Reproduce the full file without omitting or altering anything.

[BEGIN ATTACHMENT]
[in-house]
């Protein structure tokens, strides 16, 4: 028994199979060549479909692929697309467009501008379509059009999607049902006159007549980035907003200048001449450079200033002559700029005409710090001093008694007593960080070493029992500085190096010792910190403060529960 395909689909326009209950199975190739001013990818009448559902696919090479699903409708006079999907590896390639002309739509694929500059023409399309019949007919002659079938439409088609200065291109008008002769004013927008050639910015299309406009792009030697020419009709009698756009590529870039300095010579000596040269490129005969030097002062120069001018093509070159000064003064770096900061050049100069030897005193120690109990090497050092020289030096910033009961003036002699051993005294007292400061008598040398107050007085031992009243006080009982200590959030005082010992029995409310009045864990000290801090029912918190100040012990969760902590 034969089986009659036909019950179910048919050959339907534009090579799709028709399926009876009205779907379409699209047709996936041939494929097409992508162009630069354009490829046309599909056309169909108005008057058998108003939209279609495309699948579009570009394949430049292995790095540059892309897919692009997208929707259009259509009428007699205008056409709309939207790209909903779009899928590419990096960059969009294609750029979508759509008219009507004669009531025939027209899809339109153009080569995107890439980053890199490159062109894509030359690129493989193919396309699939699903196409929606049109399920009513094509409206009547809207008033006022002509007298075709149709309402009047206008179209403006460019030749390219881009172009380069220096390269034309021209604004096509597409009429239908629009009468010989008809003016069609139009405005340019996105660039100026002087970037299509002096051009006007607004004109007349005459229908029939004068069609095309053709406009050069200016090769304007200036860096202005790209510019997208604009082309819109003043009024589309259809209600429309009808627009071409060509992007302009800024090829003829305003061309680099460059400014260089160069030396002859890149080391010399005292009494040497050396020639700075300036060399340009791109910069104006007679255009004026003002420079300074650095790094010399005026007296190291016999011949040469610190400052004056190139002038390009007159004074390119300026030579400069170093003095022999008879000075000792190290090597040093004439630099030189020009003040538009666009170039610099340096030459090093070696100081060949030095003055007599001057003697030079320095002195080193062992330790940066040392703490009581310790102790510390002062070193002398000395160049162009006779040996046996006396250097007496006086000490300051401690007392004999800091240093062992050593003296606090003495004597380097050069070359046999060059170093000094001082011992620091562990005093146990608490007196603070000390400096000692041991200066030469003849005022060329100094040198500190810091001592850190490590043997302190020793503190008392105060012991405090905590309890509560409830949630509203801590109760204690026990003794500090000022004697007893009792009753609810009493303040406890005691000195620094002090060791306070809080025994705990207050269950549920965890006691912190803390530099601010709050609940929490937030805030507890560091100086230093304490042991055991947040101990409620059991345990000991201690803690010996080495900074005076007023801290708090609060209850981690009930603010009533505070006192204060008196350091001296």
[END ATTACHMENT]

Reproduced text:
[in-house]
């Protein structure tokens, strides 16, 4: 028994199979060549479909692929697309467009501008379509059009999607049902006159007549980035907003200048001449450079200033002559700029005409710090001093008694007593960080070493029992500085190096010792910190403060529960 395909689909326009209950199975190739001013990818009448559902696919090479699903409708006079999907590896390639002309739509694929500059023409399309019949007919002659079938439409088609200065291109008008002769004013927008050639910015299309406009792009030697020419009709009698756009590529870039300095010579000596040269490129005969030097002062120069001018093509070159000064003064770096900061050049100069030897005193120690109990090497050092020289030096910033009961003036002699051993005294007292400061008598040398107050007085031992009243006080009982200590959030005082010992029995409310009045864990000290801090029912918190100040012990969760902590 034969089986009659036909019950179910048919050959339907534009090579799709028709399926009876009205779907379409699209047709996936041939494929097409992508162009630069354009490829046309599909056309169909108005008057058998108003939209279609495309699948579009570009394949430049292995790095540059892309897919692009997208929707259009259509009428007699205008056409709309939207790209909903779009899928590419990096960059969009294609750029979508759509008219009507004669009531025939027209899809339109153009080569995107890439980053890199490159062109894509030359690129493989193919396309699939699903196409929606049109399920009513094509409206009547809207008033006022002509007298075709149709309402009047206008179209403006460019030749390219881009172009380069220096390269034309021209604004096509597409009429239908629009009468010989008809003016069609139009405005340019996105660039100026002087970037299509002096051009006007607004004109007349005459229908029939004068069609095309053709406009050069200016090769304007200036860096202005790209510019997208604009082309819109003043009024589309259809209600429309009808627009071409060509992007302009800024090829003829305003061309680099460059400014260089160069030396002859890149080391010399005292009494040497050396020639700075300036060399340009791109910069104006007679255009004026003002420079300074650095790094010399005026007296190291016999011949040469610190400052004056190139002038390009007159004074390119300026030579400069170093003095022999008879000075000792190290090597040093004439630099030189020009003040538009666009170039610099340096030459090093070696100081060949030095003055007599001057003697030079320095002195080193062992330790940066040392703490009581310790102790510390002062070193002398000395160049162009006779040996046996006396250097007496006086000490300051401690007392004999800091240093062992050593003296606090003495004597380097050069070359046999060059170093000094001082011992620091562990005093146990608490007196603070000390400096000692041991200066030469003849005022060329100094040198500190810091001592850190490590043997302190020793503190008392105060012991405090905590309890509560409830949630509203801590109760204690026990003794500090000022004697007893009792009753609810009493303040406890005691000195620094002090060791306070809080025994705990207050269950549920965890006691912190803390530099601010709050609940929490937030805030507890560091100086230093304490042991055991947040101990409620059991345990000991201690803690010996080495900074005076007023801290708090609060209850981690009930603010009533505070006192204060008196350091001296």